Data.gov (United States)

    National Oceanic and Atmospheric Administration, Department of Commerce — The Coral Reef Temperature Anomaly Database (CoRTAD) is a collection of sea surface temperature (SST) and related thermal stress metrics, developed specifically for...

  18. The Coral Reef Temperature Anomaly Database (CoRTAD) Version 4 - Global, 4 km Sea Surface Temperature and Related Thermal Stress Metrics for 1981-10-31 to 2010-12-31 (NODC Accession 0087989)

    Data.gov (United States)

    National Oceanic and Atmospheric Administration, Department of Commerce — The Coral Reef Temperature Anomaly Database (CoRTAD) is a collection of sea surface temperature (SST) and related thermal stress metrics, developed specifically for...

  19. The Coral Reef Temperature Anomaly Database (CoRTAD) Version 3 - Global, 4 km Sea Surface Temperature and Related Thermal Stress Metrics for 1982-2009 (NODC Accession 0068999)

    Data.gov (United States)

    National Oceanic and Atmospheric Administration, Department of Commerce — The Coral Reef Temperature Anomaly Database (CoRTAD) is a collection of sea surface temperature (SST) and related thermal stress metrics, developed specifically for...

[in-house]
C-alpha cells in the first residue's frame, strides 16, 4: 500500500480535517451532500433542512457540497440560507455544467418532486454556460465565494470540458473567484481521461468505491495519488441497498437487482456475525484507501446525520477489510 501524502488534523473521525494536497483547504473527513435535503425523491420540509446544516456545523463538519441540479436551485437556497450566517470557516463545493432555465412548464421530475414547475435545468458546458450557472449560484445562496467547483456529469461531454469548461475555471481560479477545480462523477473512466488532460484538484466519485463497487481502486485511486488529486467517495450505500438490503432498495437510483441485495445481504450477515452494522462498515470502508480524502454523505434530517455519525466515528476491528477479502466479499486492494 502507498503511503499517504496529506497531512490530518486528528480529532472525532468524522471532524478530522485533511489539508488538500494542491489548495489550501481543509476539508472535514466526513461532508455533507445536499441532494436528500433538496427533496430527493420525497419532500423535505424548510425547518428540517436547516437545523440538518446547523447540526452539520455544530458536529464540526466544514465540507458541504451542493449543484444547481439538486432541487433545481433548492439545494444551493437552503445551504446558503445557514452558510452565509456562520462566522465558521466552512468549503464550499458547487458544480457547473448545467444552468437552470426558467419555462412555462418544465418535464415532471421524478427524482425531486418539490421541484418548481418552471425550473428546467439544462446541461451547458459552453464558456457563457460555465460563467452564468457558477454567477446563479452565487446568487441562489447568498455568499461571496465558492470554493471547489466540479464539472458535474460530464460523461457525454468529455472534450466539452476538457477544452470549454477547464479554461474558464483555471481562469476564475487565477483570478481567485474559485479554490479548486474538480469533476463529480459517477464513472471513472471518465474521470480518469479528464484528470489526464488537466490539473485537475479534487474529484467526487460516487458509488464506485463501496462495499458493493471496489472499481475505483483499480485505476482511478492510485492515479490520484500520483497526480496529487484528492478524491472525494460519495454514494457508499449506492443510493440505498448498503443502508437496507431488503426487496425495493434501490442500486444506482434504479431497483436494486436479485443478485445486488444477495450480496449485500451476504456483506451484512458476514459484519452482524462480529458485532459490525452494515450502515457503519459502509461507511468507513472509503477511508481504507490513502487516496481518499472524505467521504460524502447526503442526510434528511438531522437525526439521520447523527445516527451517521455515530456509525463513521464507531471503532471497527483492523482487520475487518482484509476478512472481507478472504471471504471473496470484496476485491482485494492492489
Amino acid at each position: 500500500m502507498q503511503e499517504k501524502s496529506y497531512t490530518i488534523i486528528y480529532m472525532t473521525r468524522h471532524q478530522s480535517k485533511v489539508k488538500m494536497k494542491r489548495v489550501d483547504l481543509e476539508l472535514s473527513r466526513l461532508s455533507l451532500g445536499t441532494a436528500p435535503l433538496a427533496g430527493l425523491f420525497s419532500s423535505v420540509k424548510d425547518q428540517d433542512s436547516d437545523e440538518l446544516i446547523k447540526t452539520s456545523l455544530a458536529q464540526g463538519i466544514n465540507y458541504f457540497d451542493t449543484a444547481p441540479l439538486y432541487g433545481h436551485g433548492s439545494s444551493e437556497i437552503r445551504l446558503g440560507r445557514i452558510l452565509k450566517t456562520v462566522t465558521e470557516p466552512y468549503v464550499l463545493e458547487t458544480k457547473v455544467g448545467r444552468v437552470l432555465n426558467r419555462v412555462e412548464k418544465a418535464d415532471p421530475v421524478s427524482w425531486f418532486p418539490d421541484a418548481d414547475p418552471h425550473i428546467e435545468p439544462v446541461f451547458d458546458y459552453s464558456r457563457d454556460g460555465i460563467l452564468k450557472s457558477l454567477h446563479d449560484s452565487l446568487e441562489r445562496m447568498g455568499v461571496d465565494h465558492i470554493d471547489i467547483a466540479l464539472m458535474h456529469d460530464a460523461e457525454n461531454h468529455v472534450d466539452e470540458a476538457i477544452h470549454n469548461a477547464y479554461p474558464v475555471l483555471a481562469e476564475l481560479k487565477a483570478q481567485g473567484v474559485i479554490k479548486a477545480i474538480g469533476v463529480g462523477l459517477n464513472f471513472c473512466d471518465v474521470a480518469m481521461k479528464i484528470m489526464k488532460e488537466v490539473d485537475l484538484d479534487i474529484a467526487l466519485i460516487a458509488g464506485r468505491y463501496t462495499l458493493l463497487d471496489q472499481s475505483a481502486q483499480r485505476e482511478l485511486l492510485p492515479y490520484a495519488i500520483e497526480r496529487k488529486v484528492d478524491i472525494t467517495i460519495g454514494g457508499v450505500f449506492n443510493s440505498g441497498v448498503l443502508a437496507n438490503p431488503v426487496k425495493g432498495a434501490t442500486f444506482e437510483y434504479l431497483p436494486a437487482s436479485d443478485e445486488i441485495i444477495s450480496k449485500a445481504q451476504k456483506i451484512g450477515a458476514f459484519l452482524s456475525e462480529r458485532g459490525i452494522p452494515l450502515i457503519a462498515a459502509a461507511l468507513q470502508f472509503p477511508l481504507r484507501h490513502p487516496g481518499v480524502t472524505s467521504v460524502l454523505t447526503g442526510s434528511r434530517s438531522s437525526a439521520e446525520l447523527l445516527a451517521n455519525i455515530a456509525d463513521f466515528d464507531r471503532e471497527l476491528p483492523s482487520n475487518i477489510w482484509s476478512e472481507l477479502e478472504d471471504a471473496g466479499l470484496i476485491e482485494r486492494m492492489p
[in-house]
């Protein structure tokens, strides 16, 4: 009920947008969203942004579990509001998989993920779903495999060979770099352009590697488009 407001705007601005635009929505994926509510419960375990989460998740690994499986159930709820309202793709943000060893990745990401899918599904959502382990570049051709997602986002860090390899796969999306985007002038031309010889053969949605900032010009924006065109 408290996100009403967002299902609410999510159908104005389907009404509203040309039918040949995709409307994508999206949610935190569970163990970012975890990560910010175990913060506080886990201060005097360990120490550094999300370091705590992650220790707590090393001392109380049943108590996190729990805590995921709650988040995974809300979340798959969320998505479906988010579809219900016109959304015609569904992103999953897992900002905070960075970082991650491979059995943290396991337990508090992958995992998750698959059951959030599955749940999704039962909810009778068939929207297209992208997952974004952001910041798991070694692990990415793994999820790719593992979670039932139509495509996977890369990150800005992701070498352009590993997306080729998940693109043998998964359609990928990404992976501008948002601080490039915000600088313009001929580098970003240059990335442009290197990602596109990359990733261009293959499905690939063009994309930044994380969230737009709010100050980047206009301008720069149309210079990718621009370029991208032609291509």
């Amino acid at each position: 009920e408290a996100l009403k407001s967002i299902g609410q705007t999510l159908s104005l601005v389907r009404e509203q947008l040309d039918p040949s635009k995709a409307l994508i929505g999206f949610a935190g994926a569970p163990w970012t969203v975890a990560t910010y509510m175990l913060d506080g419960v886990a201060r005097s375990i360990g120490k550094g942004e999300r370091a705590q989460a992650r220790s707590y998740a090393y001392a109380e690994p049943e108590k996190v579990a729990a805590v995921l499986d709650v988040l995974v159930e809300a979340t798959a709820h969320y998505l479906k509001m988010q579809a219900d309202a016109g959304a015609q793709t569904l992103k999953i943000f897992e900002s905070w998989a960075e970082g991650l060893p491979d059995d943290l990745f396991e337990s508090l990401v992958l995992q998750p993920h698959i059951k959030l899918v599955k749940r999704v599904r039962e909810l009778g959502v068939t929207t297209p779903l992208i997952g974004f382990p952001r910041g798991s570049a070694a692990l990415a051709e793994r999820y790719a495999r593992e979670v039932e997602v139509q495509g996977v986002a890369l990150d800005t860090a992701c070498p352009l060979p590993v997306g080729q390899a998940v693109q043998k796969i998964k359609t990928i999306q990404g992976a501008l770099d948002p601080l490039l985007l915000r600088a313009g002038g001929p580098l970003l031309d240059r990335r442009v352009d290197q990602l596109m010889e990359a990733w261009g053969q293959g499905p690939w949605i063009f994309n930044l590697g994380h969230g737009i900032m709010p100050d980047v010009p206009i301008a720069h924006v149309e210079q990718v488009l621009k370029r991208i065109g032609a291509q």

20. The Coral Reef Temperature Anomaly Database (CoRTAD) Version 2 - Global, 4 km Sea Surface Temperature and Related Thermal Stress Metrics for 1982-2008 (NODC Accession 0054501)

    Data.gov (United States)

    National Oceanic and Atmospheric Administration, Department of Commerce — The Coral Reef Temperature Anomaly Database (CoRTAD) is a collection of sea surface temperature (SST) and related thermal stress metrics, developed specifically for...

  1. The Coral Reef Temperature Anomaly Database (CoRTAD) Version 5 - Global, 4 km Sea Surface Temperature and Related Thermal Stress Metrics for 1982-2012 (NCEI Accession 0126774)

    Data.gov (United States)

    National Oceanic and Atmospheric Administration, Department of Commerce — Version 5 of the Coral Reef Temperature Anomaly Database (CoRTAD) is a global, 4 km, sea surface temperature (SST) and related thermal stress metrics dataset for...

  2. The Coral Reef Temperature Anomaly Database (CoRTAD) Version 1 - Global, 4 km, Sea Surface Temperature and Related Thermal Stress Metrics for 1985-2005 (NODC Accession 0044419)

    Data.gov (United States)

    National Oceanic and Atmospheric Administration, Department of Commerce — The Coral Reef Temperature Anomaly Database (CoRTAD) is a collection of sea surface temperature (SST) and related thermal stress metrics, developed specifically for...

  3. Predicting Indian Summer Monsoon onset through variations of surface air temperature and relative humidity

    Science.gov (United States)

    Stolbova, Veronika; Surovyatkina, Elena; Kurths, Jurgen

    2015-04-01